Reflection on a Saying of a Desert Christian: anonymous

“A woman of sin once made up her mind, and wagered with her friends, that she could, without fail, succeed in leading into her nets a hermit, who lived on a mountain far from the city and about whom it was said by all that he was a holy man.

“She wore a thick veil, which hid her attractiveness, and climbed the mountain. Her friends waited for her half-way up the road. As evening fell, she knocked at the door of the hermit’s cave. He was disturbed when he saw her: “How can it be that a woman would be found at such an hour in this wilderness?”

“Ah, devil, this is one of your enticements,” he mused.

“He asked her who she was and what she was looking for. She turned on the tears.

“For hours on end I have been wandering in the wilderness, Father. I lost my way and my companions and I do not even know how I got here. But in the name of God, do not let the wild beasts eat me.”

“The hermit found himself in a dilemma. Should he take a woman into his living quarters? No such thing had ever occurred to him. But, on the other hand, should he let a creature of God be eaten by wild beasts? That would be inhuman, almost criminal. Finally, sympathy got the better of him and he took her in. She then took off her veil, supposedly ingenuously, and showed him her charms. Temptation began to inflame the desires of the combatant, since the act was no longer impeded.

“He threw a few dry leaves on the ground and told the woman to lie down, while he removed himself to the depths of the cave. He kneeled and prayed fervently.

“Tonight,” he reflected, “I have to wage the toughest battle against the visible and invisible enemy, and either I shall be victorious, or I will waste all of my labors.”

“As the night progressed, so much more the flame of his desire burned him. For one moment he felt his resistance yield and he was terrified.

“Those who defile their bodies with sinful acts go to hell,” he said almost screaming. “And now to test to see if you will endure in the torturing fire.”

“He lighted his oil lamp and put his finger in the flame. But the other flame which burned his flesh was stronger and did not let him feel pain from the burn. Since his first finger had become useless, he put his second finger into the flame of the oil lamp, and then the third. By the time morning came, he had burned the five fingers of his hand.

“That vile woman followed the superhuman struggle of the servant of God from a hidden vantage point and, seeing him obstinately burn all of his fingers, one after the other, was so shaken that she dropped dead of her terror.

“Her friends, in the meantime, made a surprise incursion on the elder’s cave in order to get a laugh at his expense. However, they found him outside in prayer.

“Did a woman perhaps show up here last evening?” they asked him.

“She is inside sleeping,” he answered them.

“They went in and found her dead.

“He then uncovered his hand and showed them his fingers.

“Do you see here what the daughter of the devil did to me?”

“The commandment of Christ, however, commands me to return good for evil.”

“He stood up and prayed over her soulless body and brought it back to life.”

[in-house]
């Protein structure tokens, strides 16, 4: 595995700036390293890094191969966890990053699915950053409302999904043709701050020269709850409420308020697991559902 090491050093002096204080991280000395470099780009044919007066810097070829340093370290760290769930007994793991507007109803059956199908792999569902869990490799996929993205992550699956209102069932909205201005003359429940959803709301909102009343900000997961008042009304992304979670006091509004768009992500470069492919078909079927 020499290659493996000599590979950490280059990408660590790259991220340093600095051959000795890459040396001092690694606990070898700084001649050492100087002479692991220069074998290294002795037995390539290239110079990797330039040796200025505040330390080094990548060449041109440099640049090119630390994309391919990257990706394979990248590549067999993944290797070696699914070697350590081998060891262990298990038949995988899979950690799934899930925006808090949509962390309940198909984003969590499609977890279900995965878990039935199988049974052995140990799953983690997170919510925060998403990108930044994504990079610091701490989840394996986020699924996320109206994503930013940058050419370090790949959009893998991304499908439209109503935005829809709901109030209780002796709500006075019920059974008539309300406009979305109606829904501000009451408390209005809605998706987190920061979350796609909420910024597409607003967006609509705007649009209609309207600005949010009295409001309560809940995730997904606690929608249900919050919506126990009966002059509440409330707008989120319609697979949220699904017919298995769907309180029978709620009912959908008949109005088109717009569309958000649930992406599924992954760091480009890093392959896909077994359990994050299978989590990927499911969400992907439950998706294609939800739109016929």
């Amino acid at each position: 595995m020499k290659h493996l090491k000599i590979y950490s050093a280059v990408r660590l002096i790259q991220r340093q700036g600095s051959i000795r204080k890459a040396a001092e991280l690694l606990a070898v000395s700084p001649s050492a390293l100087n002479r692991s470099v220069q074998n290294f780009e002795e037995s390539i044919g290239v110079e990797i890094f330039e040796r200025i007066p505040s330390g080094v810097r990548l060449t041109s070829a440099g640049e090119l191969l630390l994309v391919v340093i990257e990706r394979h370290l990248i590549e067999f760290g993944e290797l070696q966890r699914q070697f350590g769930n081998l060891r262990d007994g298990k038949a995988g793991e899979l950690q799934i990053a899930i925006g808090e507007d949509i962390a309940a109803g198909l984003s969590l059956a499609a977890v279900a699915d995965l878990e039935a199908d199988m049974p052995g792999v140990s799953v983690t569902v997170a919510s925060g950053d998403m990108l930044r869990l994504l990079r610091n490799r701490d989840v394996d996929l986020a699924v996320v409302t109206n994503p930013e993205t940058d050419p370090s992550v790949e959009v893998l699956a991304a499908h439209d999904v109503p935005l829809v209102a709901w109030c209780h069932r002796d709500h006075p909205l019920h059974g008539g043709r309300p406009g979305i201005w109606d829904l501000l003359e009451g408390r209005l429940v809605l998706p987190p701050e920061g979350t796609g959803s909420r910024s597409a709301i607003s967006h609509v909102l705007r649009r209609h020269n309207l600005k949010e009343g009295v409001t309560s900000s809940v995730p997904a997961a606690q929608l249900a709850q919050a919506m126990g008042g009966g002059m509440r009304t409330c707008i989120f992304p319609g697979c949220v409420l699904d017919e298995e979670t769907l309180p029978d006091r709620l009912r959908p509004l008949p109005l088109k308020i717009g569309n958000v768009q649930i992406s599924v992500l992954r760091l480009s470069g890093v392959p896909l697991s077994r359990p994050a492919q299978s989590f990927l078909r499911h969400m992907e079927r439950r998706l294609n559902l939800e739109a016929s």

This is one dramatic anecdote, is it not?  I was tempted to skip it but the more I thought about, I realized I couldn’t. I have no idea if any of this happened, I tend to think that it did not but I believe I have gleaned something from it.

The woman is described as “a woman of sin.”  I’ve no idea if that means she is a prostitute but I don’t think it matters.  She is a woman who intends to do harm by tempting a holy man to break his vow of chastity.

Of course, in the USA, the only country of which I can speak knowledgeably, we don’t, generally speaking, take the concept of chastity seriously.  Nor do we, generally speaking, see anything wrong with sex just to have sex. However, people who take religious vows which include a vow of chastity, take them very seriously. Most of us, anyway.  This monk clearly does.

He is a man with a good heart.  He believes her story that she is lost and the wild beasts are out there.  He offers her holy hospitality which she violates when she reveals her beauty and makes a pass at the monk who reacts with such horror at the degree of temptation he feels that he burns his fingers to distract himself from his sexual desire for her.  She skulks about spying on him and drops dead of “terror” we are told.  What was she terrified of? I think she was terrified by the lengths to which the monk was willing to go in order to withstand temptation.

The next morning her friends  arrive, clearly expecting to find the pair in flagrante delicto but instead, they find the monk outside his cave, praying. They find their dead friend. The monk shows them his burned fingers to demonstrate how far he was willing to go to avoid sin.  In order to avoid another sin, disobedience to Jesus’, he returns evil with good and restores her to life.

There are people in this world who do indeed tempt us to do that which we ought not.  We have to be able to recognize temptation  for what it is and withstand it. There are people in this world who harm us.  What if, instead of taking our revenge upon them,we show them good, kindness, and mercy?

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